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About a month ago, I decided it was time to hit the reset button for me and my children. This is never easy because unfortunately, I often need to bottom-out before I deeply reflect and take action.

After having my ninth day in a row of both children not listening to me, fighting with each other, and fighting with me, I hit pause.

I prayed. I reflected. I cried (and quite possibly went through half a box of tissues in the process).

However, I came away from this time of reflection feeling secure in my abilities as a mom and ready to implement some much-needed strategies.

I’m still in the thick of things. My children still have their “moments” but I feel like I’m starting to see some positive changes.

Are your kids out of control? Maybe it's time for a mommy bootcamp! #parenting Click To Tweet

Step 1 – Disconnect

My first step in resetting everyone was to disconnect. I pulled the plug on screen time for everyone during the day. No television, no Netflix, no laptop, no iPad. I also applied the same rules to me.

In the afternoons, I used to have my kids “relax” and watch a couple shows while I wrote, did blog-related work, or cleaned the house. I ended this set screen time – even for myself! I moved my blog-work to the evenings after the kids are in bed.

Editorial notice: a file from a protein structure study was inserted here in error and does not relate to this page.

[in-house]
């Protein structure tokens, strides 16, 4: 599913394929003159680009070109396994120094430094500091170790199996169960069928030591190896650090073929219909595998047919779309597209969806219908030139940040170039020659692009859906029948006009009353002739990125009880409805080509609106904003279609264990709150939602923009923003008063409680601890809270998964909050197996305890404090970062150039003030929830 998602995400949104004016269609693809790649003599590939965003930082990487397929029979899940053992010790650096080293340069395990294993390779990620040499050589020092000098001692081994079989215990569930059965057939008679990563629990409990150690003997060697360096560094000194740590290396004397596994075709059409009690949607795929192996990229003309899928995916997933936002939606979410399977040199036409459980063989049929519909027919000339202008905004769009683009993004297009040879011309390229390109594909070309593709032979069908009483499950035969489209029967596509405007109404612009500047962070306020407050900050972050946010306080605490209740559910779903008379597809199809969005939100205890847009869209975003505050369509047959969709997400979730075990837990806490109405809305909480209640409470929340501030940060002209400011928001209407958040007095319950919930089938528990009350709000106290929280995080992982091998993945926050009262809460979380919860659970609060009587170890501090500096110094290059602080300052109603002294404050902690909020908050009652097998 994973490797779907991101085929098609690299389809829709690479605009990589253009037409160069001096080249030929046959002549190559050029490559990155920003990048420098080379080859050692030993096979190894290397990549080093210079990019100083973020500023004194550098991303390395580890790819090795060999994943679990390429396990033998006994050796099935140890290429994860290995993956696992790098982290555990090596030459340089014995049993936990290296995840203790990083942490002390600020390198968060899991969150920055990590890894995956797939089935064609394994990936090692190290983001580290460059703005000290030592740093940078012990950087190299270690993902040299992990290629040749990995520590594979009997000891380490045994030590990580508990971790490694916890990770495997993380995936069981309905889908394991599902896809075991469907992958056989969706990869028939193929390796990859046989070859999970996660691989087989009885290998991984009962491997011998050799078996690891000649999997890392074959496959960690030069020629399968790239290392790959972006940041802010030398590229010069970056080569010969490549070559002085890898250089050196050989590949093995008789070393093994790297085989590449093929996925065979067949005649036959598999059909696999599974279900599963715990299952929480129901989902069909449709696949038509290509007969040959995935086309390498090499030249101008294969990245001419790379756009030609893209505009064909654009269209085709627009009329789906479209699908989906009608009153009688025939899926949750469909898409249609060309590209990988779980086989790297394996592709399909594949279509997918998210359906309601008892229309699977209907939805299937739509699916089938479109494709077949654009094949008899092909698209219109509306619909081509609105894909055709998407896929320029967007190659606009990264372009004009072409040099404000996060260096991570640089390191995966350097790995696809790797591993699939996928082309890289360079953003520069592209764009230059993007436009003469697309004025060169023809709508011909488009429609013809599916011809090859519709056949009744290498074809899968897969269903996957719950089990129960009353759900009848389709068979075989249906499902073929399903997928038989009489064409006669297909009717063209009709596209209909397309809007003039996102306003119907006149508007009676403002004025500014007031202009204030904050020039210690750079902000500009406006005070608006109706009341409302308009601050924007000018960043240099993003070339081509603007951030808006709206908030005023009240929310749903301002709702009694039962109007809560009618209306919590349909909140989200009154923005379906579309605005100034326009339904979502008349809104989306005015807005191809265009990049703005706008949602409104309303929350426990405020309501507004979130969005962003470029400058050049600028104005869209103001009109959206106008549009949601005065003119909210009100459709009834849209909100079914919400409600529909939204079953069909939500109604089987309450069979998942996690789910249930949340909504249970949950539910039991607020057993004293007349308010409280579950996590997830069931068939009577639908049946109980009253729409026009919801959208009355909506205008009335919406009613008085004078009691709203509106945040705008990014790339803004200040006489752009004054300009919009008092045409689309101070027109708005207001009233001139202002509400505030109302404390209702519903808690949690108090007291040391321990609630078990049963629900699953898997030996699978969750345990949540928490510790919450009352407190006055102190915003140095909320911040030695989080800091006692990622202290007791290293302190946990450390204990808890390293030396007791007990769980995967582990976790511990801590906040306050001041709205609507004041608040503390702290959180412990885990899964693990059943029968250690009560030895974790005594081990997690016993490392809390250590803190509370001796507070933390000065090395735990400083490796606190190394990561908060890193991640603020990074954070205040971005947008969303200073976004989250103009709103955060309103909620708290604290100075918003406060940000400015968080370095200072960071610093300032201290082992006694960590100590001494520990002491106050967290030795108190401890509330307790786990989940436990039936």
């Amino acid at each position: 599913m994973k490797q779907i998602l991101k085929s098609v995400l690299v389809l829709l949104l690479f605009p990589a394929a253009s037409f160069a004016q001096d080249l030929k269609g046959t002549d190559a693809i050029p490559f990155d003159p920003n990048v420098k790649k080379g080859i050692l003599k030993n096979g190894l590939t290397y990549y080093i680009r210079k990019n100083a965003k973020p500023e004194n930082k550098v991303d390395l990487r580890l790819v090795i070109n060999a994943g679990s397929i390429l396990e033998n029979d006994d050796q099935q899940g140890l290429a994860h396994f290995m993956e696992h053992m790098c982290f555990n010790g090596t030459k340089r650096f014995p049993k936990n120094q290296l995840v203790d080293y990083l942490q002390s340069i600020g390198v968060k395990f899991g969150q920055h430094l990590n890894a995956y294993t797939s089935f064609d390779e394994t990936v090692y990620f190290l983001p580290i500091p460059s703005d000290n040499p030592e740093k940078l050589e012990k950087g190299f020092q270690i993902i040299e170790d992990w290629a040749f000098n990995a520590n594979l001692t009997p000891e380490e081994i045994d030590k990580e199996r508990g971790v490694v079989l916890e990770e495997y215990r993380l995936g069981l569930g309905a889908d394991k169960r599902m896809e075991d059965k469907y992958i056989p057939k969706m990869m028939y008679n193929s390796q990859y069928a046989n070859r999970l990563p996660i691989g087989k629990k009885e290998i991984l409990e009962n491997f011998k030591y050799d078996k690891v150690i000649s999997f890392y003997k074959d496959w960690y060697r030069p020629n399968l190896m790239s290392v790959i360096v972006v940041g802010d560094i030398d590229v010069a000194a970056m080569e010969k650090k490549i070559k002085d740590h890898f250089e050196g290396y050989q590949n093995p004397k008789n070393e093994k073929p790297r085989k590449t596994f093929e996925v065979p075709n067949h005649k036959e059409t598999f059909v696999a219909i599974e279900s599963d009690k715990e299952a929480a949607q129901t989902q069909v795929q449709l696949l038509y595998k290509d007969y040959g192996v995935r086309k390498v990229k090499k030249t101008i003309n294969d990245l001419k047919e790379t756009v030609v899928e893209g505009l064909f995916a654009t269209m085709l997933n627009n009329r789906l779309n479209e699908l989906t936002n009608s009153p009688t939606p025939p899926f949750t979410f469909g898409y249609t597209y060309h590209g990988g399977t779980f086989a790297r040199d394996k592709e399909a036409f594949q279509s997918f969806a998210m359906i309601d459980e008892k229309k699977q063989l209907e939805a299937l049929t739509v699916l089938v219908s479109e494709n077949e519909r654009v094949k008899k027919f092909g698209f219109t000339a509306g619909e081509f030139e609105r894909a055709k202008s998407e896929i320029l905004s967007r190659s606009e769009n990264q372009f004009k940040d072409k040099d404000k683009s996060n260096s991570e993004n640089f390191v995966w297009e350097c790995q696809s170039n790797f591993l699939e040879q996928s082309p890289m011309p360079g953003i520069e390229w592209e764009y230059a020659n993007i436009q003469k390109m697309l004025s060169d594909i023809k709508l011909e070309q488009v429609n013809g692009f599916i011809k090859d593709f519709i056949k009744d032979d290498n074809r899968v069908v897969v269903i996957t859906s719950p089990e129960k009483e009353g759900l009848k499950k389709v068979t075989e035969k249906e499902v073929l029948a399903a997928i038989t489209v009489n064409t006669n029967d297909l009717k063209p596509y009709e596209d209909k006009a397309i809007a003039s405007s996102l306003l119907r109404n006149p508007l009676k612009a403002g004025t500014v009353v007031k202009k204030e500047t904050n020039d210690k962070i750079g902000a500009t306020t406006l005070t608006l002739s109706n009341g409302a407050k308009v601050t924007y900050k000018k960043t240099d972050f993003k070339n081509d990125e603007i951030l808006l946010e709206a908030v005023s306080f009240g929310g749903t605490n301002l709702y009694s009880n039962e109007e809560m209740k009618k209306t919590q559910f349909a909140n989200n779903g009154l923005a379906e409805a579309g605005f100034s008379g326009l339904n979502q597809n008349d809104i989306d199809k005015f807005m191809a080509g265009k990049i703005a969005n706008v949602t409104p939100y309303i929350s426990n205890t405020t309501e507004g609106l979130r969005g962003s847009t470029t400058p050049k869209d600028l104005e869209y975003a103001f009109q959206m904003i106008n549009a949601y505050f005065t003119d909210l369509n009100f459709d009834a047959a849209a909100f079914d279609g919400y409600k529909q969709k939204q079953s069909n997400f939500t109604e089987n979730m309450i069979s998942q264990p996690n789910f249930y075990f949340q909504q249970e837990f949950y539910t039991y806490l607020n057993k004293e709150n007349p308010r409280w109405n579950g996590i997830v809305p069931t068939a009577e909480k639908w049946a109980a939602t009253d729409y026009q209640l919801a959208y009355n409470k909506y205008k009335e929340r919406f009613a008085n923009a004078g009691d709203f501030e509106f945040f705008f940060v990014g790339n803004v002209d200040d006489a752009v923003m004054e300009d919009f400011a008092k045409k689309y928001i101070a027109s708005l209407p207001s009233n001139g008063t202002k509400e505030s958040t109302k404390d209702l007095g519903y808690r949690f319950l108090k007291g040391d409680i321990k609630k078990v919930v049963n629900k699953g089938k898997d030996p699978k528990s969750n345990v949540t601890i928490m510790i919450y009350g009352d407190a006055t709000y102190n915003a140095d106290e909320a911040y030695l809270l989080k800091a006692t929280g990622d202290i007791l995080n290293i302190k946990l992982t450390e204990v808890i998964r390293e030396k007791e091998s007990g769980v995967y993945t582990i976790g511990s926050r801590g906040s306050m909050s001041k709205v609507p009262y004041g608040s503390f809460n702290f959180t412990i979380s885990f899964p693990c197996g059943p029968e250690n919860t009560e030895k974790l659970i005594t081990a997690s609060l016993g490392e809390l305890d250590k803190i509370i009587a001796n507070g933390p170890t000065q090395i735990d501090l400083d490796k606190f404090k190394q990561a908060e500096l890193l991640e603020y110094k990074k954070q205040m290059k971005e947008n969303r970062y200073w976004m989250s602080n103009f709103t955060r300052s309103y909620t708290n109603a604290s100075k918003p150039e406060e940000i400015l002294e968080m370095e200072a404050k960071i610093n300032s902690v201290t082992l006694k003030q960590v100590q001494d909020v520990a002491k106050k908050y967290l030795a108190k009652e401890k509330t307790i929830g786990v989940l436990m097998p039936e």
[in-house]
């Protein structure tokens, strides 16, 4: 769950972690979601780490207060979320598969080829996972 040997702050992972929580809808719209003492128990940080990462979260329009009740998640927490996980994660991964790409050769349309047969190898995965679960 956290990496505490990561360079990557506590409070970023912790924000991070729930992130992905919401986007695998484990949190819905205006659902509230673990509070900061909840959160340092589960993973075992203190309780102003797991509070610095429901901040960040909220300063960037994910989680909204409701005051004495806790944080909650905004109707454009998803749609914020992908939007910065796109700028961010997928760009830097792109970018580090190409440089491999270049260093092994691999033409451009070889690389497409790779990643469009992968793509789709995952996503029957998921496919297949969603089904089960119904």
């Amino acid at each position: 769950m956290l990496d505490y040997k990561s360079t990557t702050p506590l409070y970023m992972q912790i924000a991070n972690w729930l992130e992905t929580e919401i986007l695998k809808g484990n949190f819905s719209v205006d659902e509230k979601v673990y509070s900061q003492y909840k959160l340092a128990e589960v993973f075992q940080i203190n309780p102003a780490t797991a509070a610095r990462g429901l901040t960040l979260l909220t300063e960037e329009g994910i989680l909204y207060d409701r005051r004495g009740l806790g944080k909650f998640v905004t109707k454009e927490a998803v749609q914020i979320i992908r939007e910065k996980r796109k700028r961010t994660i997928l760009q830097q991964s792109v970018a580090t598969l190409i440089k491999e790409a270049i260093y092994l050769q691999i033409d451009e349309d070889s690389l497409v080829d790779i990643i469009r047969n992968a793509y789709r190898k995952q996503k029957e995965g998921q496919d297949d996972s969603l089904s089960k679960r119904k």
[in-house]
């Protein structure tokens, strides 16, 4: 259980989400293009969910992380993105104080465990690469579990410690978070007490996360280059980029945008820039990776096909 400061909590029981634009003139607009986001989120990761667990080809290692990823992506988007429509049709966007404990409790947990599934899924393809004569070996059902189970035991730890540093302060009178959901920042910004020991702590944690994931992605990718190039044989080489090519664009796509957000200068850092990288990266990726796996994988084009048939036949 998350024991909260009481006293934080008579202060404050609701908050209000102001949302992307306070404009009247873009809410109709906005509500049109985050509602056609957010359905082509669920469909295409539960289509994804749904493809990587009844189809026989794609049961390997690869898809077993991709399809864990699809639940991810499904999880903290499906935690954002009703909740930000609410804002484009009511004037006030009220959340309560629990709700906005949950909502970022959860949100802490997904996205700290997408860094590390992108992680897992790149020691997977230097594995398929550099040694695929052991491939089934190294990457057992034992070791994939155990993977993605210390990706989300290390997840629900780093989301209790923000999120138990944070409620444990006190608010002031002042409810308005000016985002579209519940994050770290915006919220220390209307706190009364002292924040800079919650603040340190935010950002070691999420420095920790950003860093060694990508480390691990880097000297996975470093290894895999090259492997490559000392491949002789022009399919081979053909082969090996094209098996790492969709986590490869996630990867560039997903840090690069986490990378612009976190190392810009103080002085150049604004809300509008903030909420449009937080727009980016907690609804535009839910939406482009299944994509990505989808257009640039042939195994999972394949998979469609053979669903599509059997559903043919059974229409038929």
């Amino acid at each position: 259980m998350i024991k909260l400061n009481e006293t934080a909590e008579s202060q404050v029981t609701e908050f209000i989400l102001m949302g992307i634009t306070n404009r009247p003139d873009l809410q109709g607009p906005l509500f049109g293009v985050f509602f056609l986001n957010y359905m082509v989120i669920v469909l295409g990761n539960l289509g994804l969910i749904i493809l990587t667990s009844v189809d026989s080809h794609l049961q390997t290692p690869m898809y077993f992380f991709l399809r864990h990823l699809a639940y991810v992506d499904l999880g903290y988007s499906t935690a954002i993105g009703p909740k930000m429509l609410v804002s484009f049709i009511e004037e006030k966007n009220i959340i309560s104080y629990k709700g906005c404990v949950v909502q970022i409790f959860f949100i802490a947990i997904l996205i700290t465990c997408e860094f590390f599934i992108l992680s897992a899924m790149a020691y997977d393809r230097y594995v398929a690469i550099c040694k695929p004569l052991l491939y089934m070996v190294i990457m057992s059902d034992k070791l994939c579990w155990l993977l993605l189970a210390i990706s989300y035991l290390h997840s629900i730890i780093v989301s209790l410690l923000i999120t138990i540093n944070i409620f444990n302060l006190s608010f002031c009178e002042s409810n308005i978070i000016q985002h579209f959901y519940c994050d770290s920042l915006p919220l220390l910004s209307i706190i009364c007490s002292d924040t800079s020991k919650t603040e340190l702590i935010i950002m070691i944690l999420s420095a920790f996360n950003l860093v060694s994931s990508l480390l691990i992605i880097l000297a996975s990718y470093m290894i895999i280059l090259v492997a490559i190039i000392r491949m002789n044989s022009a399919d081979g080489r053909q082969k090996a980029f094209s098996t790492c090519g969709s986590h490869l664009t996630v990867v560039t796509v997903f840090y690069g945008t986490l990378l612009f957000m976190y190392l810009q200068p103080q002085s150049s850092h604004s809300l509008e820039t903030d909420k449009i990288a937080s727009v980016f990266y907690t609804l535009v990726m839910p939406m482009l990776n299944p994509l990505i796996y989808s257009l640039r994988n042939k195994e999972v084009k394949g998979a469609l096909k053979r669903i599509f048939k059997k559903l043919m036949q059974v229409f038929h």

Why did I disconnect? I realized that too much screen time not only had a negative impact on my children’s behaviour but it also made me feel short-tempered. This change also allowed us the opportunity to reconnect with one another.

Step 2 – Reconnect

As soon as I disconnected the children from television and devices, I knew I would have to help them find a way to use their time. This was the perfect opportunity for us to reconnect with each other.

I planned many things to do with my children. Here are some of the things we did:

  • neighbourhood walks
  • field trips to the library
  • played board games
  • built with Lego
  • coloured together
  • baked and cooked
  • listened to music and danced
  • as well as several other activities from my list of 30 ways to connect with your child

This extra time together helped strengthen our relationship and increased our appreciation of each another. I began to notice my girls played more with each other because they had started their days playing with me.

Step 3 – Educate

Meanwhile with this disconnected time, I spent some time educating myself.

I made a schedule of the parenting books I wanted to read. Since I had returned to edgy, angry behaviour with my children, I decided to first revisit Ruthie Gray’s book, COUNT TO Nine: 9 Liberating Steps to Mom Anger and Frustration.

COUNT TO NINE: 9 Liberating Steps for Mom Frustration and Anger - What's inside this book!

I have been working my way through the book and revisiting its pillar scriptures.

Yelling and getting angry with my children only creates an atmosphere of tension and distrust. Since I’m on a mission to reclaim peace in my house, I recognized that the peace needed to start with me.